Trip Start Sep 11, 2008
87Trip End Jun 05, 2009
Map your own trip!
Show trip route
The catamaran over to Carmelo in Uruguay went through the islands of the delta of the Rio Parana and then across the Rio de la Plata formed by various large rivers. We arrived after dark and stayed at the first hotel we found. Next morning we went for a walk and saw some wildlife in a reserve from outside the fence as it was shut
The only reason we went to Fray Bentos was so Lucy could get a pie. The famous food of students and pensioners the pie-in-a-tin originates from this very backwater of Uruguay. You can imagine how disappointed she was when we found they donīt serve pies anywhere in town, and even more so when we found out they had selfishly stopped production there 35 years before we were able to visit. Then we read in the Lonely Planet that the Museum of the Industrial Revolution, the ony tourist activity was closed on Sunday, the following day. In the morning we had checked what time the buses go to Argentina in the bus station and the Lonely Planet, so we went for a walk for a walk to the Barrio Ingles anyway. The area is a small self-sufficient town built for the workers of the beef extraction plant in the mid 1800s and was pretty cool.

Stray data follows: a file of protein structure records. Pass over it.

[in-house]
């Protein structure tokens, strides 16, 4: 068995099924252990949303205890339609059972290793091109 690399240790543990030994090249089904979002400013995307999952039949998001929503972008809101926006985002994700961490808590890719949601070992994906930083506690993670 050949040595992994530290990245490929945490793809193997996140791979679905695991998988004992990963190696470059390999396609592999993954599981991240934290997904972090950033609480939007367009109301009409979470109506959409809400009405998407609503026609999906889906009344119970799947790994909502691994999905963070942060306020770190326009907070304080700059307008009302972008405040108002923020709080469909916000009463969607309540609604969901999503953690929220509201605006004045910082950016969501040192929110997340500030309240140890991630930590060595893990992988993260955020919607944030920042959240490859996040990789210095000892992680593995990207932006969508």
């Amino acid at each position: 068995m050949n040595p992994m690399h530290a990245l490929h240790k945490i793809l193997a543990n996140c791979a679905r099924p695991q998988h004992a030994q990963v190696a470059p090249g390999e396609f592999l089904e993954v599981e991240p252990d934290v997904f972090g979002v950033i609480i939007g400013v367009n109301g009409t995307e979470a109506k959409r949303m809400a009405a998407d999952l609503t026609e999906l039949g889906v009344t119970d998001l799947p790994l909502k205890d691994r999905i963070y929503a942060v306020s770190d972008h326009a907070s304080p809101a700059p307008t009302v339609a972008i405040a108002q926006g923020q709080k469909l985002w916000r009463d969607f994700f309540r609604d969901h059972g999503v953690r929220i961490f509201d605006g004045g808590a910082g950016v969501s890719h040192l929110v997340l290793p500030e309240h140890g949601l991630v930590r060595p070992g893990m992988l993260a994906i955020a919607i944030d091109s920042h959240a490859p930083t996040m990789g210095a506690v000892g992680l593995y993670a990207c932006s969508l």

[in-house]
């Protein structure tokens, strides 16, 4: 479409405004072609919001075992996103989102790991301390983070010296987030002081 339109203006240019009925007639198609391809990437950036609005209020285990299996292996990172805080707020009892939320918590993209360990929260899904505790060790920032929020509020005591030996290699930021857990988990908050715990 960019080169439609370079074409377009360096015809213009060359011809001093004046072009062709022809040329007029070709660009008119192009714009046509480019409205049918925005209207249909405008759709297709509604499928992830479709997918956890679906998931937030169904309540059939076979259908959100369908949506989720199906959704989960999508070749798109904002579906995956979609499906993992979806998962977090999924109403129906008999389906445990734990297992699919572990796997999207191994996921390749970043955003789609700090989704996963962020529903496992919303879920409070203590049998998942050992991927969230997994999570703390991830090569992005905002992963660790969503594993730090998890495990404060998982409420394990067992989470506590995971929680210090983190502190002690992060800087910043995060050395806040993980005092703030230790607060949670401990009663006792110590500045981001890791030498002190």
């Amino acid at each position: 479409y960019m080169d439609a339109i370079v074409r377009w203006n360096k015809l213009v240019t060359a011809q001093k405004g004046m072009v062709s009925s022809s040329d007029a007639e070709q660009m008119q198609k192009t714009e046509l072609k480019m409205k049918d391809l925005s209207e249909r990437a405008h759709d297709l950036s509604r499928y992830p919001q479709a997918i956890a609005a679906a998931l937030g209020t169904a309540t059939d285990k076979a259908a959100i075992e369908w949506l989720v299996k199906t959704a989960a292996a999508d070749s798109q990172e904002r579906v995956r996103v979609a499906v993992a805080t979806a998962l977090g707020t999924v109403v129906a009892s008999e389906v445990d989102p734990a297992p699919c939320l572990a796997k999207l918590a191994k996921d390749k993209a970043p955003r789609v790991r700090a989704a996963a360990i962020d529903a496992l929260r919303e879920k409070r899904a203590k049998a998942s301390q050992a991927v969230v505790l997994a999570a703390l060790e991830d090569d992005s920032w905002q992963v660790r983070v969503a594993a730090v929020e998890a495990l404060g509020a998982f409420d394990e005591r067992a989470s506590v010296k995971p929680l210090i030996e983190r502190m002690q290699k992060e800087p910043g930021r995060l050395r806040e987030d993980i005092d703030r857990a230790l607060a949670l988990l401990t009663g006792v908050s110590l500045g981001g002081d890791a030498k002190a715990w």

Instead we had to wait 3 1/2 hours for a bus north to Paysandu a couple of hours to the north and have a crack at the simple task of getting a mile or so across the river to Argentina tomorrow. Paysandu was, like the other towns, completely average, not nice and not nasty. Again we arrived after dark and found a random hotel which was OK, grabbed some fast food and beer and spoke to some of the thousands of crazy kids sitting getting drunk in the square and riding around on noisy mopeds. Unlike British kids they were all well-behaved, drunk but not wasted and around 11 they all started packing up and going home. Next morning we finally got a bus to Argentina!
Uruguay was not very exciting but certainly not dull. It was worth visiting, even if it was a pain in the arse getting round on the two buses a day, and even more of a pain in the arse to leave again. The land is flat and grassy, lots of cows and really nice people. I wouldnīt advise travelling to South America specifically to visit Uruguay though. This is probably all you need to know about it.